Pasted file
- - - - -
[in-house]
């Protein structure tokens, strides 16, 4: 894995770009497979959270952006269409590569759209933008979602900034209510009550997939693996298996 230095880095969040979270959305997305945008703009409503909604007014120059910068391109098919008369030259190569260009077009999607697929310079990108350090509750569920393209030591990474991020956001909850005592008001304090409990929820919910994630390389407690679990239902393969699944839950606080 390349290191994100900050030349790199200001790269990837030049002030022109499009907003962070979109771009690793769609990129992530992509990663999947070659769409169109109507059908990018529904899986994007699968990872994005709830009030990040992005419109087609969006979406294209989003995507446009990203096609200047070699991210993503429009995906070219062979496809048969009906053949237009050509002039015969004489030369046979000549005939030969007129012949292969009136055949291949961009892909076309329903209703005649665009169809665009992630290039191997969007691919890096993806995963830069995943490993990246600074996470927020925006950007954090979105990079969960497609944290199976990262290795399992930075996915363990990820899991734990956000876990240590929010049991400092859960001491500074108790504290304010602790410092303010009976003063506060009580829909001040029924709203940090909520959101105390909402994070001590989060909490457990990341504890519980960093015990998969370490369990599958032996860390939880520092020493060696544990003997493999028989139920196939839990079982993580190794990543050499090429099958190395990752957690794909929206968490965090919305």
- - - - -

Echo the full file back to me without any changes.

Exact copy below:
[in-house]
């Protein structure tokens, strides 16, 4: 894995770009497979959270952006269409590569759209933008979602900034209510009550997939693996298996 230095880095969040979270959305997305945008703009409503909604007014120059910068391109098919008369030259190569260009077009999607697929310079990108350090509750569920393209030591990474991020956001909850005592008001304090409990929820919910994630390389407690679990239902393969699944839950606080 390349290191994100900050030349790199200001790269990837030049002030022109499009907003962070979109771009690793769609990129992530992509990663999947070659769409169109109507059908990018529904899986994007699968990872994005709830009030990040992005419109087609969006979406294209989003995507446009990203096609200047070699991210993503429009995906070219062979496809048969009906053949237009050509002039015969004489030369046979000549005939030969007129012949292969009136055949291949961009892909076309329903209703005649665009169809665009992630290039191997969007691919890096993806995963830069995943490993990246600074996470927020925006950007954090979105990079969960497609944290199976990262290795399992930075996915363990990820899991734990956000876990240590929010049991400092859960001491500074108790504290304010602790410092303010009976003063506060009580829909001040029924709203940090909520959101105390909402994070001590989060909490457990990341504890519980960093015990998969370490369990599958032996860390939880520092020493060696544990003997493999028989139920196939839990079982993580190794990543050499090429099958190395990752957690794909929206968490965090919305």